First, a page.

From online news sites to long-established radio shows, from TV networks to the depths of cyber space, the term “millennial” has gained a special currency among the commentariat of the democratic world. At once a trope for 21st century disengagement, a stereotype for the generation that came of age with the new millennium and an aspirational moniker for the evangelists of the rapidly changing tech economy, the Millennial generation is a much-discussed but little-understood cohort.
Amy McDonald, one of the young and promising British signers said in one of her songs that there is not much that the world knows about “the youth of today”. The breakdowns of the electoral participation records show that young people are absent within the framework of institutionalised politics and conventional forms of political participation. Journalistic diagnoses also often depict young people as lazy, apathetic and politically disengaged. Hence, a very negative narrative has been gaining momentum vis-à-vis the Millennial generation.
Indeed, in a time when the general public has turned away from party politics as traditionally conceived, Millennials emerge as a more extreme example of this tendency. Born into a world of digitisation, maturing alongside the growth and influence of social networks, social media and connected technology, this generation has grown up facing hostile labour markets and domestic austerity measures. What is more, traditional forms of social and political organisation have not included Millennials in their social contract.
However, contrary to the usual assumption of apathy towards politics, Millennials have turned elsewhere. They engage in other forms of activism, such as volunteering, as there they can feel that their efforts translate into tangible results. In politics, and especially within the traditional political party system, on the contrary, they feel underrepresented, disregarded and hence instead of empowered – powerless. In this context, asked about the qualities that they associate with the concept of traditional parties, they see many of them as dull, unattractive and lacking a sense of humour – which, put simply, reveals how they feel about them and their representatives, many of whom they do not even remember or recognise by name. As alarming as this observation might appear, there is an important question to be asked: what, from the long list of demands of the Millennials, needs to be addressed in order to change the trend and encourage Millennials to reconsider their access to established, institutionalised forms of political activism?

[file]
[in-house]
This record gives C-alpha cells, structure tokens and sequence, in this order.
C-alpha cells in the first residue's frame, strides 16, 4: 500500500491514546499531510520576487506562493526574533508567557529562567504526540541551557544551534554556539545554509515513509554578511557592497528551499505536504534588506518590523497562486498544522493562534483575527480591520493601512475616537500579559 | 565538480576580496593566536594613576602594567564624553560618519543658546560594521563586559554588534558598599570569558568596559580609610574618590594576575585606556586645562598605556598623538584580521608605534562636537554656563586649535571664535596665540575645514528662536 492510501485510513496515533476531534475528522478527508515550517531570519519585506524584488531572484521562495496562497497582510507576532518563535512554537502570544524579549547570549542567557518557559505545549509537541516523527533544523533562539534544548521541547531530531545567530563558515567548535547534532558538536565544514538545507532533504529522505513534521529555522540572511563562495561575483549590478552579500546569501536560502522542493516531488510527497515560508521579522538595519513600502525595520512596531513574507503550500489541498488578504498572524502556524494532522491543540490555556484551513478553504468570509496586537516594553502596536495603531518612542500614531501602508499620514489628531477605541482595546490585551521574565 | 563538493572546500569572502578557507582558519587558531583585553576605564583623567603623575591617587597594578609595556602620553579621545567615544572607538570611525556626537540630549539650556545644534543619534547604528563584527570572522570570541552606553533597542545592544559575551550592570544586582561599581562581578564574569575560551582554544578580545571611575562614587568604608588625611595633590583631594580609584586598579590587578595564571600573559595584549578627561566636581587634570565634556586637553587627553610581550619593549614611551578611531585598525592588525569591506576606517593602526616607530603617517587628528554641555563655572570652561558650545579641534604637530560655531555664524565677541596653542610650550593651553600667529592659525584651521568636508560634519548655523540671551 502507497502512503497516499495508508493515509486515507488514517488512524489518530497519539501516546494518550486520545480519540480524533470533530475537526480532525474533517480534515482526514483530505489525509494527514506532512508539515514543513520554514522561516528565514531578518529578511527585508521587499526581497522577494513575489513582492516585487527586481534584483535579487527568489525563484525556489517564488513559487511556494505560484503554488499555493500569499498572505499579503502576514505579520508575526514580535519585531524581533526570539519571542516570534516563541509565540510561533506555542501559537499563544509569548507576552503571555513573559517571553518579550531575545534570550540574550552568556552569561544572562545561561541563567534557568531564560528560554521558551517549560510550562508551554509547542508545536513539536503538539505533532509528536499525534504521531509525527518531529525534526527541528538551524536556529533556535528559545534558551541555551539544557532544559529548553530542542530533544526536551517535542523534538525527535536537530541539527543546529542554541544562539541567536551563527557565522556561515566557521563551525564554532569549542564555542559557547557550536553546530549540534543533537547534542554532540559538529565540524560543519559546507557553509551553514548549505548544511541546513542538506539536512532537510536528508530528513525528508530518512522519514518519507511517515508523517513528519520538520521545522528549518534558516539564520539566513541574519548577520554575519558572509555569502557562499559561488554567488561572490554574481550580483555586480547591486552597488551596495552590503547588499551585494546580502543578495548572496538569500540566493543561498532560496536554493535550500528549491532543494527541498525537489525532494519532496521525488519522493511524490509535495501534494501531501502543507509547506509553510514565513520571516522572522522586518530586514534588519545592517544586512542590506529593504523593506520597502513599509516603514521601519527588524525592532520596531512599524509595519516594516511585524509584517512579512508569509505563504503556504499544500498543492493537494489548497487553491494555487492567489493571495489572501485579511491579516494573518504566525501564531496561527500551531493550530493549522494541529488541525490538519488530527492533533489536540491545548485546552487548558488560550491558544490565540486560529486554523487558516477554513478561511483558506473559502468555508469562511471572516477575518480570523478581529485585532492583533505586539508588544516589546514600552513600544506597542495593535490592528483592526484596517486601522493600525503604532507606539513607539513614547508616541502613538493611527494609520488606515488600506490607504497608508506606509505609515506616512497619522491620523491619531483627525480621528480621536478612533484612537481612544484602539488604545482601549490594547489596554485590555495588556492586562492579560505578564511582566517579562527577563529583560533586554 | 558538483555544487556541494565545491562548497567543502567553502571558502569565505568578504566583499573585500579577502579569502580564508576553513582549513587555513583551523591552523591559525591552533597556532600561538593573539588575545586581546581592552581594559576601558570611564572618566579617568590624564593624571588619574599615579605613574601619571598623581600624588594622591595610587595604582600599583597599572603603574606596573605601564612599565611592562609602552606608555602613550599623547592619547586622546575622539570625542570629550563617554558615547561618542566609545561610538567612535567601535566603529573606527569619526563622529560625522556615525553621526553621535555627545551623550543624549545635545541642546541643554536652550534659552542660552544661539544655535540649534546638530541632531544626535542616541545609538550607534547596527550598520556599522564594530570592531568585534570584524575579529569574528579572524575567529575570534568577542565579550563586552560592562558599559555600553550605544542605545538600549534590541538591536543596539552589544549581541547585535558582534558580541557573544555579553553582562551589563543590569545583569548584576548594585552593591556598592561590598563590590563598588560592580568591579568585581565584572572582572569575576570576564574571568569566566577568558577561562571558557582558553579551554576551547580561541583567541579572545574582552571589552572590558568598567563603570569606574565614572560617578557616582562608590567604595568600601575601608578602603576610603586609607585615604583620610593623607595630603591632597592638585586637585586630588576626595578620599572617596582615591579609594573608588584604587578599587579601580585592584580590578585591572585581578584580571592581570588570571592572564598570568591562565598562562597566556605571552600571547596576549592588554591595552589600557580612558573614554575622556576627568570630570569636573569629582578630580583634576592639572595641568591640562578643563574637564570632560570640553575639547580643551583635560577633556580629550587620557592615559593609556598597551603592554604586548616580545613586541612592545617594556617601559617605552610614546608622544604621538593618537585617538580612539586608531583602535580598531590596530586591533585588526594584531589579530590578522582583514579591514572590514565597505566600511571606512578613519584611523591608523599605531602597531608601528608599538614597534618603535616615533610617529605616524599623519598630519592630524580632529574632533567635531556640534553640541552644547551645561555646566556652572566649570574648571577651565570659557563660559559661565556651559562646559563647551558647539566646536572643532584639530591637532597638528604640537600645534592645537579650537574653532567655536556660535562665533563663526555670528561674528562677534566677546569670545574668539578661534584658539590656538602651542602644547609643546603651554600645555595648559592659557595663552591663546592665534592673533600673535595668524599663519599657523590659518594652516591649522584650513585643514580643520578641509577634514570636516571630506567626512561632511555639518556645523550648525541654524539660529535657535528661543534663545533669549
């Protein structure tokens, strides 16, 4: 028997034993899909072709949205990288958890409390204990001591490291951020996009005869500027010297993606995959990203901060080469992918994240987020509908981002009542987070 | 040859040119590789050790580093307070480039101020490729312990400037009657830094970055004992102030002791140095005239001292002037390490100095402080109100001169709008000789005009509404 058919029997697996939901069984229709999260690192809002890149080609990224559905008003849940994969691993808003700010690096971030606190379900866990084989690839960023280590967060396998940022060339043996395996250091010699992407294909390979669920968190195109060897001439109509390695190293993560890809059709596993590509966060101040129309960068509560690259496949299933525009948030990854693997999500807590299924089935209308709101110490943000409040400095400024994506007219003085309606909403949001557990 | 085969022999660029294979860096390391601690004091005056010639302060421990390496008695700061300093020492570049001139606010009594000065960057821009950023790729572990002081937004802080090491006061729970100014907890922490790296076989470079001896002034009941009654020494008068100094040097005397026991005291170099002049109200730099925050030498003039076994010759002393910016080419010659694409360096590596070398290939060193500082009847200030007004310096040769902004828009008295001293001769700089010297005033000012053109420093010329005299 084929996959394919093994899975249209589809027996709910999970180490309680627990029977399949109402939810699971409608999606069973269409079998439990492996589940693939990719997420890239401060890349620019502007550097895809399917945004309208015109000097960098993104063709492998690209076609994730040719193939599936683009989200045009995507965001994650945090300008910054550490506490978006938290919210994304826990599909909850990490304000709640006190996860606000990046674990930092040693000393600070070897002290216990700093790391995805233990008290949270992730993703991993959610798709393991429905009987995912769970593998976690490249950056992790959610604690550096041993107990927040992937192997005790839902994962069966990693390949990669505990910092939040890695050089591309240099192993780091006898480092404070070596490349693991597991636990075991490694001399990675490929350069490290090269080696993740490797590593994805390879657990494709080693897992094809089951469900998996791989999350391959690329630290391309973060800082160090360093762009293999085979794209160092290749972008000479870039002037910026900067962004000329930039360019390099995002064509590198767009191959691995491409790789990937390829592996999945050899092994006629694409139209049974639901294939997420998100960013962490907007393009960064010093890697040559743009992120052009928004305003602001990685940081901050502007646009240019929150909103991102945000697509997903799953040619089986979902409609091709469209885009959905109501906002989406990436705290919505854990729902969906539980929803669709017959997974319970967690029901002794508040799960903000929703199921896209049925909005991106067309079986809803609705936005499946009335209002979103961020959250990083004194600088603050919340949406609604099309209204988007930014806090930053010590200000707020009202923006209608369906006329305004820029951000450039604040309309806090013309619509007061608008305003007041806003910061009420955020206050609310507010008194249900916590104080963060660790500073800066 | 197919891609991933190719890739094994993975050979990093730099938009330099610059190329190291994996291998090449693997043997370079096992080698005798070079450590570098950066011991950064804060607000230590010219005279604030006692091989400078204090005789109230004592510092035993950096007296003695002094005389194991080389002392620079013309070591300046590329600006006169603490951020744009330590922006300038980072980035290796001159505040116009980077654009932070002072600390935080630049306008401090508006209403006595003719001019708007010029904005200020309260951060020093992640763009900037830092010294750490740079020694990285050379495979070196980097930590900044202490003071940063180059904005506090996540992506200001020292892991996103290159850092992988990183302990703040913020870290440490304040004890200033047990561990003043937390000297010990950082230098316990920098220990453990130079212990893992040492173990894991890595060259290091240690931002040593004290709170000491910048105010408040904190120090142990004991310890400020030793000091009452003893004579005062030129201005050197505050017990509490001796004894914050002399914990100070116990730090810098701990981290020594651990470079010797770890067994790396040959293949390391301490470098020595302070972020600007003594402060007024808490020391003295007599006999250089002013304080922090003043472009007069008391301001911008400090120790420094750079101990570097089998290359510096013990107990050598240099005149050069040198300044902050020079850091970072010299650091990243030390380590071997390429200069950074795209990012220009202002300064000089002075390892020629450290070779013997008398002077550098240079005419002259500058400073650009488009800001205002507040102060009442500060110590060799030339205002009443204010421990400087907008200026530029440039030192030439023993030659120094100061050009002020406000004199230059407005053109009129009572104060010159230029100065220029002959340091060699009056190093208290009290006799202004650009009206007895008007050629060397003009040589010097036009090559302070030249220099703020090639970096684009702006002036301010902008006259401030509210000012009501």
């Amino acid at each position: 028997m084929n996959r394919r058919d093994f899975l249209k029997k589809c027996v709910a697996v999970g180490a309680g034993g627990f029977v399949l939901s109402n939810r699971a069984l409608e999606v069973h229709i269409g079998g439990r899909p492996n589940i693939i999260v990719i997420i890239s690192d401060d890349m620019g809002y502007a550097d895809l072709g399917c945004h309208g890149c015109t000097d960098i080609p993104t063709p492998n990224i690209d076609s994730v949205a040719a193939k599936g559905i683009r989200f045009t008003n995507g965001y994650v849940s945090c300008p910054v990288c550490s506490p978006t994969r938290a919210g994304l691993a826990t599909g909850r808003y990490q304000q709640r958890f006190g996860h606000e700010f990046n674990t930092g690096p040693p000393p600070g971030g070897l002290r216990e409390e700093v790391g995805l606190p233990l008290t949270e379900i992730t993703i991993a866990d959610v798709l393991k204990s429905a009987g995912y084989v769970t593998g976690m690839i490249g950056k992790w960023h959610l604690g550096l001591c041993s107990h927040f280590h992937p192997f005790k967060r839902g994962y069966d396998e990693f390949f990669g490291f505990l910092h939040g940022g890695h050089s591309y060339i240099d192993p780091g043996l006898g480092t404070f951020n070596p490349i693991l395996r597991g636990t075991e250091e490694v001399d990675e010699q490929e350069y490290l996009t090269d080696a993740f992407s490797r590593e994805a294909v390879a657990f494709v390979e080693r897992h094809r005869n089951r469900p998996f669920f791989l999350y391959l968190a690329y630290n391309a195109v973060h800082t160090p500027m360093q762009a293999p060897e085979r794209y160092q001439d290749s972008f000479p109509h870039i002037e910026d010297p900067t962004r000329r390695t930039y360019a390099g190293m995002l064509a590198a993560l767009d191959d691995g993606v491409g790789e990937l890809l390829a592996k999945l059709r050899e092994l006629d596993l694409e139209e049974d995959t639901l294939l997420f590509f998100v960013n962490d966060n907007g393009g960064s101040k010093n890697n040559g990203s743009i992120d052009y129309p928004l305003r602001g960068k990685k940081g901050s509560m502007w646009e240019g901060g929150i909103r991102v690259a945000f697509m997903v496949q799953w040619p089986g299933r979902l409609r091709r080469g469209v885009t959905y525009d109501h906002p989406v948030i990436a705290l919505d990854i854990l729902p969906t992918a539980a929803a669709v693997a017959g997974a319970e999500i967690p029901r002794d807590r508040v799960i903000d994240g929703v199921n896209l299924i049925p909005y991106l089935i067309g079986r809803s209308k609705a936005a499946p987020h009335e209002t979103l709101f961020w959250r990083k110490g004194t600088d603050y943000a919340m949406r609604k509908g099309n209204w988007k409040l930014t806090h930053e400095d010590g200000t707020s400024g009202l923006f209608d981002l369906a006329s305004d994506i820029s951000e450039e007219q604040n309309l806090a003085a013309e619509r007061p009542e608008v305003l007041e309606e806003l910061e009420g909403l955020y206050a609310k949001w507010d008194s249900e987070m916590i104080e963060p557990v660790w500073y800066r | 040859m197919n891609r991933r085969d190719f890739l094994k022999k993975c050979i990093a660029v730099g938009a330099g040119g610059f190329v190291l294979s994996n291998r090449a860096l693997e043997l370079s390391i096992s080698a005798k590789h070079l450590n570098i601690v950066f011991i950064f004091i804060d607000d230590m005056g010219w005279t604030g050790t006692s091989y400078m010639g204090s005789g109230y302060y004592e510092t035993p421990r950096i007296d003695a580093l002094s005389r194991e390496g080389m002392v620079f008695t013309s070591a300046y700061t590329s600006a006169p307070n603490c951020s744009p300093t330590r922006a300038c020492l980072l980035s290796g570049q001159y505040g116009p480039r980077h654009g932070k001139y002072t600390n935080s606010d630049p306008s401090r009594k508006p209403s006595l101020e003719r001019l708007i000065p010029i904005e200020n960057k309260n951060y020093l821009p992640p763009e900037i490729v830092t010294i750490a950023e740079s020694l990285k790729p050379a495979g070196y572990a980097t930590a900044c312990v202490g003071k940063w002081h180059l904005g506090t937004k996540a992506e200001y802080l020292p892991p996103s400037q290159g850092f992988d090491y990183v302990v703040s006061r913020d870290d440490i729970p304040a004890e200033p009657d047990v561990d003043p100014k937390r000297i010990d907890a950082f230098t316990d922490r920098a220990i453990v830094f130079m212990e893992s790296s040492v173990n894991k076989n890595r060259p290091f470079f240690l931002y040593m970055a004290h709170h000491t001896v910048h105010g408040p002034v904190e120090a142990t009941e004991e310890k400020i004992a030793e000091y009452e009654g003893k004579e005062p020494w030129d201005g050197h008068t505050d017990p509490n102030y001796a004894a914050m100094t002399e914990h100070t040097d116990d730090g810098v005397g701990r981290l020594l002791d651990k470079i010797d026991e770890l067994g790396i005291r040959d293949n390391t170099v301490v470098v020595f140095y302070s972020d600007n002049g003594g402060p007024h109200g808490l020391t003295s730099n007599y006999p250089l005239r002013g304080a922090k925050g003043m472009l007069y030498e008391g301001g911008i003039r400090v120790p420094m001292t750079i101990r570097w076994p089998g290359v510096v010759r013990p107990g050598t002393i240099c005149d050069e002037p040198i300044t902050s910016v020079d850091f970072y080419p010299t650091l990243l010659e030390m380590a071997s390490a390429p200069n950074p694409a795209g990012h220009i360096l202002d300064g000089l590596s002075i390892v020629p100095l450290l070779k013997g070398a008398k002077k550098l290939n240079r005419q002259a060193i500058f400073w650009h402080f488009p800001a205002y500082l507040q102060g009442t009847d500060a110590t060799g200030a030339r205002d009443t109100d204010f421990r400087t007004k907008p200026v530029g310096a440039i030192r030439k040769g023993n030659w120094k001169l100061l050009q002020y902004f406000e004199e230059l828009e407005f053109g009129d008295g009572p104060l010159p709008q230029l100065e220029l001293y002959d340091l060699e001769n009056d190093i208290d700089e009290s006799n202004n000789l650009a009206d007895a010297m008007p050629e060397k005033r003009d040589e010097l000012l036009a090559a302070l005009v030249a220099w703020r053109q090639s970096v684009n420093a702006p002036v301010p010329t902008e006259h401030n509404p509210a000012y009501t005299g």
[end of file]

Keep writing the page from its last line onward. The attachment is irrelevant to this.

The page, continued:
For, as the practice of the past few years has shown, Millennials tend to re-engage in politics, when they find a breakthrough in the existing ‘business model’ that the traditional parties hold in their everyday lives. This partially explains the phenomenon of Jeremy Corbyn or Bernie Sanders, who despite being long-serving members of the political establishment, became a magnet to attract youngsters to reconnect with politics and the political party system. Against what might have been expected of them, thinking that politics is no longer a tool to change the world, in these two specific cases, Millennials have therefore shown readiness to reconsider. This has been mainly because they saw these two political figures as being able to restore value into politics, which should be about honour, consistence in political positioning and public service. This is also what explains why, as a generation, Millennials show great volatility in their voting patterns – they follow their hearts regarding both the leaders and the issues that, at any given moment, they find the most convincing. How can parties then open up, provide a tangible and attractive content to the notion of “a party member”, and to that end be the vehicles for interesting grassroots ideas to be debated? How can progressives reconnect with the Millennials generation?
The irresponsibility of speculators in a deregulated world, as well as unlimited ambition and lack of scruples and solidarity have triggered a world crisis that has resulted in poverty, rising inequalities and a huge debt crises, in developed as well as developing countries. In these hard times, where internationality could play the role of a global economic stabilizer, solidarity and social justice have become one of the greatest challenges of our times – and tax justice is at the heart of the debate. We need to find new sources of revenue, either by tackling tax evasion and avoi dance or by enhancing new instruments to finance development.
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